It's an irony that probably didn't go unnoticed by Choctaw soldiers fighting in World War One. While the tribe's children were being whipped for speaking in their native tongue at schools back home in Oklahoma, on the battlefields of France the Native American language was the much-needed answer to a very big problem.
In the autumn of 1918, US troops were involved in the Meuse-Argonne Offensive on the Western Front. It was one of the largest frontline commitments of American soldiers in WW1, but communications in the field were compromised. The Germans had successfully tapped telephone lines, were deciphering codes and repeatedly capturing runners sent out to deliver messages directly.
"It was a huge problem and they couldn't figure out a way around it," says Matt Reed, curator of American Indian Collections at the Oklahoma History Center, the headquarters of the Oklahoma Historical Society.
The solution was stumbled upon by chance, an overheard conversation between two Choctaw soldiers in the 142nd Infantry Regiment. The pair were chatting in camp when a captain walked by and asked what language they were speaking. Realising the potential for communication, he then asked if there were other speakers among the troops. The men knew of Choctaw soldiers at company headquarters. Using a field telephone the captain got the men to deliver a message in their native tongue which their colleagues quickly translated back into English. The Choctaw Telephone Squad was born and so was code talking. "Using the Choctaw language had huge advantages," says Dr William Meadows of Missouri State University, the only academic to have studied and written extensively on the Choctaw code talkers. "It was a largely unknown language. Only a few American Indian tribes had more than 20,000 people so their languages weren't widely spoken and most weren't written down. Even if they were, it was usually only the Bible and hymns, which were consumed locally."
The squad was put into action almost immediately. Within hours, eight Choctaw speakers had been dispatched to strategic positions. They were instrumental in helping US troops win several key battles, says Meadows.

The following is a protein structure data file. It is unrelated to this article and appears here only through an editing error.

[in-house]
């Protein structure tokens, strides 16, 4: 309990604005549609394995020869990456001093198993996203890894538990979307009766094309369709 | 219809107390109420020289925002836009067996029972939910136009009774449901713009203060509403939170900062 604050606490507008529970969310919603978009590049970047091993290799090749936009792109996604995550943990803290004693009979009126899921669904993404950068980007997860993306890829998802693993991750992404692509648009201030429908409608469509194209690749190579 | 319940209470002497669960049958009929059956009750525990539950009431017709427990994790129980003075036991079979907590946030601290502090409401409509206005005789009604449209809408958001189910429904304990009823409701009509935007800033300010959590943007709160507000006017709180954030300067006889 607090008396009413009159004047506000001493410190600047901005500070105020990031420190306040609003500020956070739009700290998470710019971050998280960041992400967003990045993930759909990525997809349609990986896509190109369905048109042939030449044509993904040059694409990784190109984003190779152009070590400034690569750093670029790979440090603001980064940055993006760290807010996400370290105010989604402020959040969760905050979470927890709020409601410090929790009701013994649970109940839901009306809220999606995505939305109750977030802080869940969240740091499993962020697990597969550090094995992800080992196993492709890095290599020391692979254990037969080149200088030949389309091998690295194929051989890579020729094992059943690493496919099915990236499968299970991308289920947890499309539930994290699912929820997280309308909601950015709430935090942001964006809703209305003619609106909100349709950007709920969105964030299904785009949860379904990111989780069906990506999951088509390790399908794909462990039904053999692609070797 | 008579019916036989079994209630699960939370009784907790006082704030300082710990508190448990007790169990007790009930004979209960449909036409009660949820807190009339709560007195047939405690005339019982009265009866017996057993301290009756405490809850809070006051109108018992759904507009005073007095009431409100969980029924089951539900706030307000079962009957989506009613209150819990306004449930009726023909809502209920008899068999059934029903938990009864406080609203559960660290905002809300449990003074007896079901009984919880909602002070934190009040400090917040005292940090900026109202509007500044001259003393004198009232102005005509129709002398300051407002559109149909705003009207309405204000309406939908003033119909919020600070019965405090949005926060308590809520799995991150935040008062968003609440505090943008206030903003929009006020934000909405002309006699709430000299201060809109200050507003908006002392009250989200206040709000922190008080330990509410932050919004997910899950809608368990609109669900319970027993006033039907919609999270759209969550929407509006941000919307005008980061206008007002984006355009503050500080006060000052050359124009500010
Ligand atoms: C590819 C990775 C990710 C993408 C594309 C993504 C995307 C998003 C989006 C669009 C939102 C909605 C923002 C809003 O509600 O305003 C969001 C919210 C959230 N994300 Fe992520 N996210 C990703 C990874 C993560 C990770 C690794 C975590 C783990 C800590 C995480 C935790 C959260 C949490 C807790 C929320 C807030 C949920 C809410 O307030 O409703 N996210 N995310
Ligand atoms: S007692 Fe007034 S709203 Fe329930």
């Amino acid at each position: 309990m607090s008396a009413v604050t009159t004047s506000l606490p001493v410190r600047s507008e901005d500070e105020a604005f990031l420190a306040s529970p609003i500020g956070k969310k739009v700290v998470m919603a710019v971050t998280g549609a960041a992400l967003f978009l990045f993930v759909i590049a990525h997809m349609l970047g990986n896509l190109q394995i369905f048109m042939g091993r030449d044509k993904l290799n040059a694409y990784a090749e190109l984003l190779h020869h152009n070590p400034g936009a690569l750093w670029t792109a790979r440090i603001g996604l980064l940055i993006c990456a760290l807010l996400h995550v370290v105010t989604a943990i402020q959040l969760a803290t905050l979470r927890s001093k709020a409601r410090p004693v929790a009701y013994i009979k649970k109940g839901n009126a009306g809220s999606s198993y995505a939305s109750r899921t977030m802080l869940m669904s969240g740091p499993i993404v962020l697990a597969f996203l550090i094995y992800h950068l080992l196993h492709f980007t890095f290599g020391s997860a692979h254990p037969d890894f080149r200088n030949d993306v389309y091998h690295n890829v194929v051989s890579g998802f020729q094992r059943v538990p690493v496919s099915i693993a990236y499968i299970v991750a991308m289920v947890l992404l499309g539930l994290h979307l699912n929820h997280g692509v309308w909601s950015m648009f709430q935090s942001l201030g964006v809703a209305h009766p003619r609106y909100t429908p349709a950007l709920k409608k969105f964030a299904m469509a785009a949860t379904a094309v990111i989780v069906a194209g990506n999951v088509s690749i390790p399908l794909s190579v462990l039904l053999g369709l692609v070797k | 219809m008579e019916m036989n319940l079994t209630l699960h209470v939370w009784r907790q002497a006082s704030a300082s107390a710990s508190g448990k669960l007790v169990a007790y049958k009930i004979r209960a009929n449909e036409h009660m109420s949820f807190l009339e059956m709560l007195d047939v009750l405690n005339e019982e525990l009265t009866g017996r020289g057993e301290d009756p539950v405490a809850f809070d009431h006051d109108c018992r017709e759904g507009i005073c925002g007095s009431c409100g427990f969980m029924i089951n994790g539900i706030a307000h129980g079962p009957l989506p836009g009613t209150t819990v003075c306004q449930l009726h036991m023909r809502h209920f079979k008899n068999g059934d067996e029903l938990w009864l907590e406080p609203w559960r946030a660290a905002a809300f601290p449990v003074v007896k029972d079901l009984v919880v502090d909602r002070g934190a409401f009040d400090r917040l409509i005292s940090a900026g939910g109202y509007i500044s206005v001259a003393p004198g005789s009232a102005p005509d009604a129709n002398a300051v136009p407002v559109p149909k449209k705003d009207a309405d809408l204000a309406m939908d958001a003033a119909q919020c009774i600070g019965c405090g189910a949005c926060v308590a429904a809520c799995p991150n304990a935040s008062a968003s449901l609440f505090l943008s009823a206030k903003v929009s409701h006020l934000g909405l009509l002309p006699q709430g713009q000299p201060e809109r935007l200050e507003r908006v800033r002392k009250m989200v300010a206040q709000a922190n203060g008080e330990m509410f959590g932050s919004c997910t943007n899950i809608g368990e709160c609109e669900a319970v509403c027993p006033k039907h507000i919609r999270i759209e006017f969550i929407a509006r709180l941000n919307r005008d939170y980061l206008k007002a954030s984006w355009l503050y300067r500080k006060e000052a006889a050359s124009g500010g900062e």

Communication in WW1
Code Talkers Recognition Act 2008
But it was only in 2008 that the Code Talkers Recognition Act was passed in the US recognising the hundreds of overlooked code talkers from different tribes, including the Choctaw. Finally, in November last year, each tribal government received Congressional Gold Medals, America's highest civilian honour. They were inscribed with a unique design to represent their tribe. The families of each code talker received a silver version of the gold medal.
At the ceremony Senate Majority Leader Harry Reid said: "In this nation's hour of greatest need, Native American languages proved to have great value indeed. The United States Government turned to a people and a language they had tried to eradicate."
It was a bittersweet moment, says Nashoba. "The original code talkers never got to see that day and many of their relatives who had campaigned so hard to get recognition for them had also died. But it was also an incredible moment, I can't put into words the joy and pride we felt. Those men deserved to be honoured."
No-one could have known that a conversation overheard by chance would end up being so significant, says Meadows. "Sometimes great things come about by accident rather than design."
Discover more about the inventive weird and wonderful ways messages were sent during WW1 and more about the World War One Centenary.
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